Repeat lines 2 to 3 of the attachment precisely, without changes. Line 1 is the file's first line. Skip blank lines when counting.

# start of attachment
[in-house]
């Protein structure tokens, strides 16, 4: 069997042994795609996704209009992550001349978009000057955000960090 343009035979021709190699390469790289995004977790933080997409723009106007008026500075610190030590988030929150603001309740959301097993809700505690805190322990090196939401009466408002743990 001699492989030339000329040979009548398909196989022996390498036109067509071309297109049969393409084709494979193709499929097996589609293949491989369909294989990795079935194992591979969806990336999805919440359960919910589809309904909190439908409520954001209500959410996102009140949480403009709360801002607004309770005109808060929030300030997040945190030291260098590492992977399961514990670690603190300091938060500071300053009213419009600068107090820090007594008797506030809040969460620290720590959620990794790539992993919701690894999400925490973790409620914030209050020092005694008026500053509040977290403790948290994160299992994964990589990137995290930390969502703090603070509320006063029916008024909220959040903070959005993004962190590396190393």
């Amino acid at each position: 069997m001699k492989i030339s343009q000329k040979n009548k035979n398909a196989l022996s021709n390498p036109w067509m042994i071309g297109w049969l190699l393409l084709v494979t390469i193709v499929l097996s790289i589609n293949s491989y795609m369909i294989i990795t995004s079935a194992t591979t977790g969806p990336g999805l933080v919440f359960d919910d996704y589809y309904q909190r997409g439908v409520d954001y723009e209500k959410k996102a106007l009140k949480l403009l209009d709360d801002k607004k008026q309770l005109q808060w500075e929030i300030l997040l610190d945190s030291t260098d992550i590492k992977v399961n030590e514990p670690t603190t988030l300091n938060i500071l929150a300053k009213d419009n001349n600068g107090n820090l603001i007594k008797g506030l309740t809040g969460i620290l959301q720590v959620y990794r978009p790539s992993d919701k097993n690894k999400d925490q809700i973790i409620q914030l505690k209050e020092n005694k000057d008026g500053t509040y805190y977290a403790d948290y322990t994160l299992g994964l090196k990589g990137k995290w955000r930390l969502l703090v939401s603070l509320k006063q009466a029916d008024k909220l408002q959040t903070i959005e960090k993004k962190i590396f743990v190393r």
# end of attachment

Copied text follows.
């Protein structure tokens, strides 16, 4: 069997042994795609996704209009992550001349978009000057955000960090 343009035979021709190699390469790289995004977790933080997409723009106007008026500075610190030590988030929150603001309740959301097993809700505690805190322990090196939401009466408002743990 001699492989030339000329040979009548398909196989022996390498036109067509071309297109049969393409084709494979193709499929097996589609293949491989369909294989990795079935194992591979969806990336999805919440359960919910589809309904909190439908409520954001209500959410996102009140949480403009709360801002607004309770005109808060929030300030997040945190030291260098590492992977399961514990670690603190300091938060500071300053009213419009600068107090820090007594008797506030809040969460620290720590959620990794790539992993919701690894999400925490973790409620914030209050020092005694008026500053509040977290403790948290994160299992994964990589990137995290930390969502703090603070509320006063029916008024909220959040903070959005993004962190590396190393």
């Amino acid at each position: 069997m001699k492989i030339s343009q000329k040979n009548k035979n398909a196989l022996s021709n390498p036109w067509m042994i071309g297109w049969l190699l393409l084709v494979t390469i193709v499929l097996s790289i589609n293949s491989y795609m369909i294989i990795t995004s079935a194992t591979t977790g969806p990336g999805l933080v919440f359960d919910d996704y589809y309904q909190r997409g439908v409520d954001y723009e209500k959410k996102a106007l009140k949480l403009l209009d709360d801002k607004k008026q309770l005109q808060w500075e929030i300030l997040l610190d945190s030291t260098d992550i590492k992977v399961n030590e514990p670690t603190t988030l300091n938060i500071l929150a300053k009213d419009n001349n600068g107090n820090l603001i007594k008797g506030l309740t809040g969460i620290l959301q720590v959620y990794r978009p790539s992993d919701k097993n690894k999400d925490q809700i973790i409620q914030l505690k209050e020092n005694k000057d008026g500053t509040y805190y977290a403790d948290y322990t994160l299992g994964l090196k990589g990137k995290w955000r930390l969502l703090v939401s603070l509320k006063q009466a029916d008024k909220l408002q959040t903070i959005e960090k993004k962190i590396f743990v190393r």